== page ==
Prior studies have posited that arachnoid cysts (ACs) could potentially serve as a risk factor for CSDH, particularly among children and young adults (5). It is stated that the presentation of CSDH together with subdural hemorrhage is rare (6). However, the mechanistic pathway underlying AC-associated CSDH remains unclear, with a few hypotheses proposed thus far (7). Concurrently, the surgical treatment strategies for CSDH vary, leading to different outcomes and postoperative complications (8). This case report discusses the experience of a 12-year-old CSDH patient with a left temporal AC, managed with a single burr hole craniotomy. We aim to augment the limited body of literature on pediatric CSDH cases associated with AC following head trauma and present the post-treatment prognosis of our patient.

CASE REPORT

A 12-year-old male patient presented to Trakya University Hospital Neurosurgery Department following a fall from a tractor approximately two months prior, experiencing persistent headaches. His physical and neurological examinations revealed no deficits or pathological findings. However, an MRI scan at the referring medical center demonstrated a left temporal AC, an ipsilateral subdural hematoma, and a midline shift (Figure 1).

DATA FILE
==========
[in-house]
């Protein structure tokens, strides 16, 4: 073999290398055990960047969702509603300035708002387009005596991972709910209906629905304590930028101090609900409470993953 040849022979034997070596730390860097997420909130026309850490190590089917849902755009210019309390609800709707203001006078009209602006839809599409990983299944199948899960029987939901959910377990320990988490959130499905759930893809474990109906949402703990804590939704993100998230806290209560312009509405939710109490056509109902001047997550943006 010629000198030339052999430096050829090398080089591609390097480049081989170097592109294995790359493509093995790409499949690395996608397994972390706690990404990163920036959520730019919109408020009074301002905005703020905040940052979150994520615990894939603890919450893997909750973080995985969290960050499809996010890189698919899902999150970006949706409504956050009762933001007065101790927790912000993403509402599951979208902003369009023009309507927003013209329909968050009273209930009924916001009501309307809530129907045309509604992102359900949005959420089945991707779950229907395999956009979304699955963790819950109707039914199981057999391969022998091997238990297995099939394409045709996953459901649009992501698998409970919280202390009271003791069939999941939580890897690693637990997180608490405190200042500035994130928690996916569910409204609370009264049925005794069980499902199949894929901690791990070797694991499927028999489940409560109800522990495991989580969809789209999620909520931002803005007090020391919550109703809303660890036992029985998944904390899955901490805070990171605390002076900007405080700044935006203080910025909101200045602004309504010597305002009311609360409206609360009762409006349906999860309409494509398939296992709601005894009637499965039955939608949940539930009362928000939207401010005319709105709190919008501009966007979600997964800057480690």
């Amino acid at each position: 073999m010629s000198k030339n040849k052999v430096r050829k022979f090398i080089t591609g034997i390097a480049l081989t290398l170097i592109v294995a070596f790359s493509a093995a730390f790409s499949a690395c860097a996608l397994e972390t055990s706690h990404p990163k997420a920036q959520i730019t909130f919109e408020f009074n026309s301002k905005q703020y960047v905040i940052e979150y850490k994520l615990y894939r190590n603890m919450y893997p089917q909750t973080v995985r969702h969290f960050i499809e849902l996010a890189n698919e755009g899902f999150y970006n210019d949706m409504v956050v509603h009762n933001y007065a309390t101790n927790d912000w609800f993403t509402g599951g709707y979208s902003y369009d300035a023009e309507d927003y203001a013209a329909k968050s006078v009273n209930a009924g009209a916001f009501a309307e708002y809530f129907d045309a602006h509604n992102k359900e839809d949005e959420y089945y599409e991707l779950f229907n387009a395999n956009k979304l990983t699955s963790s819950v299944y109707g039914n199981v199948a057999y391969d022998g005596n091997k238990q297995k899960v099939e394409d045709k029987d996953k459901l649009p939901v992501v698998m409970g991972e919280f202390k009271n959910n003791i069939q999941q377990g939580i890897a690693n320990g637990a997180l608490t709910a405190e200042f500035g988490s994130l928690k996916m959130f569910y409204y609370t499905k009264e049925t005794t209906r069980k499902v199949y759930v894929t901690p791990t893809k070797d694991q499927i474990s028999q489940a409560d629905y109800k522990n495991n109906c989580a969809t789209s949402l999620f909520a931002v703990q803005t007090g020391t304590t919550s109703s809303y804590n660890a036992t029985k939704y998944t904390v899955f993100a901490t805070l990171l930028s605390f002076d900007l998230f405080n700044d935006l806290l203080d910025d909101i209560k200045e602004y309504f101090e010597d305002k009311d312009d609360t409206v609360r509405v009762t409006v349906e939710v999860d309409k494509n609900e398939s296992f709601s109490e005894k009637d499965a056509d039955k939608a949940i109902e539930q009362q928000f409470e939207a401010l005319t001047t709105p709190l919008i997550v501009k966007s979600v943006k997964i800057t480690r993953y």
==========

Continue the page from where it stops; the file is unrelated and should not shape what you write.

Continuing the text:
The laboratory results of the patient revealed no abnormalities. After completing routine preoperative preparations, a left parietal burr hole was drilled. Upon incision of the dura, a high-pressure “motor oil-like” fluid, consistent with CSDH, was extruded (Figure 2). The subdural space was thoroughly irrigated with saline, and a subdural drain was placed. No intervention was carried out on the AC.

The patient experienced an uncomplicated postoperative period. His neurological examinations were consistently unremarkable. The postoperative CT and MRI scans exhibited complete evacuation of the hematoma and rectification of the midline shift (Figures 3, Figures 4). The post-surgery follow-up laboratory results for the patient were within the normal range. The patient was discharged on the fourth postoperative day in a stable condition. Postoperatively, a regimen of 500 mg levetiracetam twice daily was administered for antiepileptic prophylaxis. An eight-month follow-up revealed no complaints or complications. Following a normal electroencephalogram, the antiepileptics were ceased.

DISCUSSION